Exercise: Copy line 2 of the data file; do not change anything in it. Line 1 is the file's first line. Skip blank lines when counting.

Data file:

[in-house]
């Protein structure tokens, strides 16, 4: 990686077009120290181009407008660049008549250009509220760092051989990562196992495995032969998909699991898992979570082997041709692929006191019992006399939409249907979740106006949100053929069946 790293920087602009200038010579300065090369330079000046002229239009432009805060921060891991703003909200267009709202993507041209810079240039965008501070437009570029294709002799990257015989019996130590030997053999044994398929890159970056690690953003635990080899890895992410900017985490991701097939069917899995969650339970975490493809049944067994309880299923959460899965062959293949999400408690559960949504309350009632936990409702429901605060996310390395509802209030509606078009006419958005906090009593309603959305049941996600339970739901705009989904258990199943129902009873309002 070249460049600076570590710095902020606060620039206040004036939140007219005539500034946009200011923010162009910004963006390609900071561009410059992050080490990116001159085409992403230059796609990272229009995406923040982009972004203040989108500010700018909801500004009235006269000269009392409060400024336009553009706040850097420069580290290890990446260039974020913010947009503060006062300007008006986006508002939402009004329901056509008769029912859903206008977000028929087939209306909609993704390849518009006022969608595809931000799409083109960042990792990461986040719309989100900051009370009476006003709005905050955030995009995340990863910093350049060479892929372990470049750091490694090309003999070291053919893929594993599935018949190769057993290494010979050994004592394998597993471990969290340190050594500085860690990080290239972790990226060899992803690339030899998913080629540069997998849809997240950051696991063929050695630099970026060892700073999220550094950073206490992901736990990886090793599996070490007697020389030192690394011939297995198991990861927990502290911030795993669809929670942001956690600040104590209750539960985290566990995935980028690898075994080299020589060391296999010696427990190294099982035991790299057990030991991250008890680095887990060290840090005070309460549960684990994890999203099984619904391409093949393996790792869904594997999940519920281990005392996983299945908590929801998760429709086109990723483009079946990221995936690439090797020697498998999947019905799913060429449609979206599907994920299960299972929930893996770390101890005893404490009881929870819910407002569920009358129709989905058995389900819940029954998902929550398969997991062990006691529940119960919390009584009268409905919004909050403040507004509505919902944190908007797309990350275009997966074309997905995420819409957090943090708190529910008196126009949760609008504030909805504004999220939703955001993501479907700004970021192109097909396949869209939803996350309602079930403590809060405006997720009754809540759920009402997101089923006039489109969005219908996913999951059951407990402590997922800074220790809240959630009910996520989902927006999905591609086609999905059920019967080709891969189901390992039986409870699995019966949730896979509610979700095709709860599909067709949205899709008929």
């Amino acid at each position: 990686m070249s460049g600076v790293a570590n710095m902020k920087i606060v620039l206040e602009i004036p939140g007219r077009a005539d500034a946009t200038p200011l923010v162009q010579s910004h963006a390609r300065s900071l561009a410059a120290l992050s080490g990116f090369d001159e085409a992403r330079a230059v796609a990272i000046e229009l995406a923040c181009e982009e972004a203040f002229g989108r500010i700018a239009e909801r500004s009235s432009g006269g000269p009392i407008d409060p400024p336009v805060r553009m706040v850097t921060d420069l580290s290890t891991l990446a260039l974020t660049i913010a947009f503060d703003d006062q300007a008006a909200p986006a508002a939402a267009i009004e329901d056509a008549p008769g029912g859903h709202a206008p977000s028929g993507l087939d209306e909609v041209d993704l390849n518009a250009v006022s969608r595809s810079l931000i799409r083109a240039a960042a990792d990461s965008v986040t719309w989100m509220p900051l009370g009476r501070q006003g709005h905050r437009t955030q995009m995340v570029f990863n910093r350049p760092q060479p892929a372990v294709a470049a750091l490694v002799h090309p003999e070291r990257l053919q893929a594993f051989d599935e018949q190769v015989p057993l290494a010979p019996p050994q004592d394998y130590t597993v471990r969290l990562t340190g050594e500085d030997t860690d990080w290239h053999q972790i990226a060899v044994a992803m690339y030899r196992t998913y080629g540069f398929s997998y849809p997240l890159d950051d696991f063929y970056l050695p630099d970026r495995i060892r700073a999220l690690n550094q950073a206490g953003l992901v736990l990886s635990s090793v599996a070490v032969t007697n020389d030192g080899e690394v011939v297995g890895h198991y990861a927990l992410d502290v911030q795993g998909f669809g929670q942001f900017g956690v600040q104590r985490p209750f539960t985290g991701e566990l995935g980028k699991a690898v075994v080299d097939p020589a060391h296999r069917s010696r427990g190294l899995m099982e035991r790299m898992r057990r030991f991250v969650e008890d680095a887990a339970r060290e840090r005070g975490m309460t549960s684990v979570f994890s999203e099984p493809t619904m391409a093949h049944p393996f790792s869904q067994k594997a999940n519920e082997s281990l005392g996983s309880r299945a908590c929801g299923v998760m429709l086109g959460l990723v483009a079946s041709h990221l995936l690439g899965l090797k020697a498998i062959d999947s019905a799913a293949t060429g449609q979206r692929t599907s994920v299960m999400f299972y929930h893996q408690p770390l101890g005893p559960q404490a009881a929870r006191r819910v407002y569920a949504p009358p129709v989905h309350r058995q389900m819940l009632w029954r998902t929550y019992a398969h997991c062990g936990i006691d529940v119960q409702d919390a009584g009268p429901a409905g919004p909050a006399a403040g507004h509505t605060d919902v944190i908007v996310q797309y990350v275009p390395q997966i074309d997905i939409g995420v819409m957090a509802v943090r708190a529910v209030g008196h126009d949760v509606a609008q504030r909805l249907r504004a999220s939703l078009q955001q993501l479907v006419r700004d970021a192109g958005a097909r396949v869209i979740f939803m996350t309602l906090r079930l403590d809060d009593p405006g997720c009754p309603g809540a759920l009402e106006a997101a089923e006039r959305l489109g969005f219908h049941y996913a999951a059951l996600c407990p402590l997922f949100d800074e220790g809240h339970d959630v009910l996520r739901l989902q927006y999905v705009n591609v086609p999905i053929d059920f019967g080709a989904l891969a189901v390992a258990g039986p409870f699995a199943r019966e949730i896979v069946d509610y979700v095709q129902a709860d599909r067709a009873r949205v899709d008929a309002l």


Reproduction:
């Protein structure tokens, strides 16, 4: 990686077009120290181009407008660049008549250009509220760092051989990562196992495995032969998909699991898992979570082997041709692929006191019992006399939409249907979740106006949100053929069946 790293920087602009200038010579300065090369330079000046002229239009432009805060921060891991703003909200267009709202993507041209810079240039965008501070437009570029294709002799990257015989019996130590030997053999044994398929890159970056690690953003635990080899890895992410900017985490991701097939069917899995969650339970975490493809049944067994309880299923959460899965062959293949999400408690559960949504309350009632936990409702429901605060996310390395509802209030509606078009006419958005906090009593309603959305049941996600339970739901705009989904258990199943129902009873309002 070249460049600076570590710095902020606060620039206040004036939140007219005539500034946009200011923010162009910004963006390609900071561009410059992050080490990116001159085409992403230059796609990272229009995406923040982009972004203040989108500010700018909801500004009235006269000269009392409060400024336009553009706040850097420069580290290890990446260039974020913010947009503060006062300007008006986006508002939402009004329901056509008769029912859903206008977000028929087939209306909609993704390849518009006022969608595809931000799409083109960042990792990461986040719309989100900051009370009476006003709005905050955030995009995340990863910093350049060479892929372990470049750091490694090309003999070291053919893929594993599935018949190769057993290494010979050994004592394998597993471990969290340190050594500085860690990080290239972790990226060899992803690339030899998913080629540069997998849809997240950051696991063929050695630099970026060892700073999220550094950073206490992901736990990886090793599996070490007697020389030192690394011939297995198991990861927990502290911030795993669809929670942001956690600040104590209750539960985290566990995935980028690898075994080299020589060391296999010696427990190294099982035991790299057990030991991250008890680095887990060290840090005070309460549960684990994890999203099984619904391409093949393996790792869904594997999940519920281990005392996983299945908590929801998760429709086109990723483009079946990221995936690439090797020697498998999947019905799913060429449609979206599907994920299960299972929930893996770390101890005893404490009881929870819910407002569920009358129709989905058995389900819940029954998902929550398969997991062990006691529940119960919390009584009268409905919004909050403040507004509505919902944190908007797309990350275009997966074309997905995420819409957090943090708190529910008196126009949760609008504030909805504004999220939703955001993501479907700004970021192109097909396949869209939803996350309602079930403590809060405006997720009754809540759920009402997101089923006039489109969005219908996913999951059951407990402590997922800074220790809240959630009910996520989902927006999905591609086609999905059920019967080709891969189901390992039986409870699995019966949730896979509610979700095709709860599909067709949205899709008929």